Andrew Mora offers a review of the Biology department seminar by Rachel Mazur.
The American Black Bear, Ursus americanus, is currently the only species of bear in the state of California. In a fascinating presentation by Rachel Mazur, pictures and videos were used to depict the beauty of these bears in their natural and not so natural environments; the latter being bears foraging for food in developed areas of the national parks including getting food out of trash cans, cars, etc.
According to Mazur, these bears are especially hungry during the months of March and April. During this time, a bear is either termed by Mazur to be a wild foraging bear, which consists of eating grasses, roots, insects from shredding logs etc., or they can be food conditioned bears, which consist of getting their nutrition from developed areas, or humans.
Research by Mazur finds that bears have traits for social learning and the most critical times of a bears learning process is during the first year when they are in constant contact with their mother (Mazur, 2008). Three separate hypotheses were compared to describe how these bears are learning to become food-conditioned to developed areas. The first is that bears inherit these behaviors from their mothers and can be predicted (Mazur, 2008). The others include bears learning individually (that is, without the help of the mother) and transmitted learning from sow to cub (Mazur, 2008).
The methods used for this experiment were efficient in that homogeneity was taken into consideration. Therefore five variables were taken into consideration including park, sow identity, sow behavior, rearing method and cub outcome (Mazur, 2008). The two national parks which Mazur encouraged everyone to visit include Sequoia National Park and Yosemite National Park. From showing clips of a movie on this research, it was evident that many years of hard work by numerous staff was done to work with these bears and monitor their statuses.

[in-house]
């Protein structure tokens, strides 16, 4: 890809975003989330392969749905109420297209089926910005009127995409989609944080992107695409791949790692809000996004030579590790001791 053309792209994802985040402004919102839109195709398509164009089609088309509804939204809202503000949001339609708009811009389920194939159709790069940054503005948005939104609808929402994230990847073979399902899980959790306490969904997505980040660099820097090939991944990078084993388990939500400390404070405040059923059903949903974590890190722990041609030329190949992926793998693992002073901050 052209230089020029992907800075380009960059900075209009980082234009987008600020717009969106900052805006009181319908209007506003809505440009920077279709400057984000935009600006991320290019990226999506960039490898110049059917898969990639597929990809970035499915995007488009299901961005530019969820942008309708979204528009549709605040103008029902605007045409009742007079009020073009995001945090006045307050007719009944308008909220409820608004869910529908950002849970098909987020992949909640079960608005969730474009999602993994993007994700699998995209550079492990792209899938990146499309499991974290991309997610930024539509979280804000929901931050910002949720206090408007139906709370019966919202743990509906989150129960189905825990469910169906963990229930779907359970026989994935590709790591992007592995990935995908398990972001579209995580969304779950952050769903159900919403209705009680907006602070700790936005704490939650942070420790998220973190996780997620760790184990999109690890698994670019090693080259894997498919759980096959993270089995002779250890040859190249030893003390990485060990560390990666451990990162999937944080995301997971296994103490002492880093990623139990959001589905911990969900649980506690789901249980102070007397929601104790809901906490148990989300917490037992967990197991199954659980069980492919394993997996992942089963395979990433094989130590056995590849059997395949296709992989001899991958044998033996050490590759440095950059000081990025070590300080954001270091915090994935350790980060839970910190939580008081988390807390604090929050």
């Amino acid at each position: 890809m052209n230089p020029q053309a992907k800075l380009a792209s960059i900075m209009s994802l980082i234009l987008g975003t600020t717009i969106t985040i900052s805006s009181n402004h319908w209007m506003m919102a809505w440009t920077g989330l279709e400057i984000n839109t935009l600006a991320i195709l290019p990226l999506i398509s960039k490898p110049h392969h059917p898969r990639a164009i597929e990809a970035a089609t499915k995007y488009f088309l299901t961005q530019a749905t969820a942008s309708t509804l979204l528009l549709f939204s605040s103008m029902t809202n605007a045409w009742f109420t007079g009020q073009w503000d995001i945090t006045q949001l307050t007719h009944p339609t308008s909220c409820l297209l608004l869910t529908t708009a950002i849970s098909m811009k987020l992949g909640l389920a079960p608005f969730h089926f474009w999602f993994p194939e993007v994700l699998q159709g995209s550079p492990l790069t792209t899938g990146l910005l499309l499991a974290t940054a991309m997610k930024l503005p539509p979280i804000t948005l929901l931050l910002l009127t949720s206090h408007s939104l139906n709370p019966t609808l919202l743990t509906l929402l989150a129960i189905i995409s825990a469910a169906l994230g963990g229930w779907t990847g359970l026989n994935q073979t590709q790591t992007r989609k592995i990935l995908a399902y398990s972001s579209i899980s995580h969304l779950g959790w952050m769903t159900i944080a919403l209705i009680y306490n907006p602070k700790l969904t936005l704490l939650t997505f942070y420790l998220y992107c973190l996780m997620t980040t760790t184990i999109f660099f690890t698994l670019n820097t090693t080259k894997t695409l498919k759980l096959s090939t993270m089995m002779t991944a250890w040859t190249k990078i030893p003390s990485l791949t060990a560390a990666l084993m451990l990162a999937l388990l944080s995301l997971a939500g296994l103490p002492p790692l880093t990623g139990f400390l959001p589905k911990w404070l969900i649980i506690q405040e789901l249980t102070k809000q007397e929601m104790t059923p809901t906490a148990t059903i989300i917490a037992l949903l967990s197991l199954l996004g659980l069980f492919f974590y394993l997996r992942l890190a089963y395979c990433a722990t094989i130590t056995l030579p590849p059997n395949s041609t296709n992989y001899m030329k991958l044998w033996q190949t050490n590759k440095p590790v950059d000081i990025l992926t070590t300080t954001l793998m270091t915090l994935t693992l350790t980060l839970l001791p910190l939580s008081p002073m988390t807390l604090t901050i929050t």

Mazur stated that she was very pleased with the results that they came across. An easy to read table of her results shows the number of sows that they started with (23 food conditioned and 9 wild), the rearing methods of these sows (rearing in wild or food-conditioned rearing), and the outcome of the cubs once separated from their mothers (Mazur, 2008).
Conclusions made by Mazur asserted that rearing method had a highly significant effect on the cub outcome (Mazur, 2008). If a cub was reared food-conditioned, it was much more likely to be food-conditioned once separate from its mother. That being said, the last hypothesis stated by Mazur was seen to be the most accurate: that bears become food-conditioned through social learning.
In both seminar and paper, Mazur stated that there are numerous implications for the work that has been done. She posed a question to the room regarding the bear’s possibility of creating culture and even tradition in our national forests with these new food-conditioned characteristics (Mazur, 2008). What I found beneficial in this work is the implication that food-conditioning in developed areas in our national forests do not necessarily imply adaptive strategies of these Ursus americanus, but may very well be falling into an ecological trap (Mazur, 2008). I also found it interesting for her to note that science and management have recently become less taboo as a pair in the scientific world.
R MAZUR, V SEHER (2008). Socially learned foraging behaviour in wild black bears, Ursus americanus Animal Behaviour, 75 (4), 1503-1508 DOI: 10.1016/j.anbehav.2007.10.027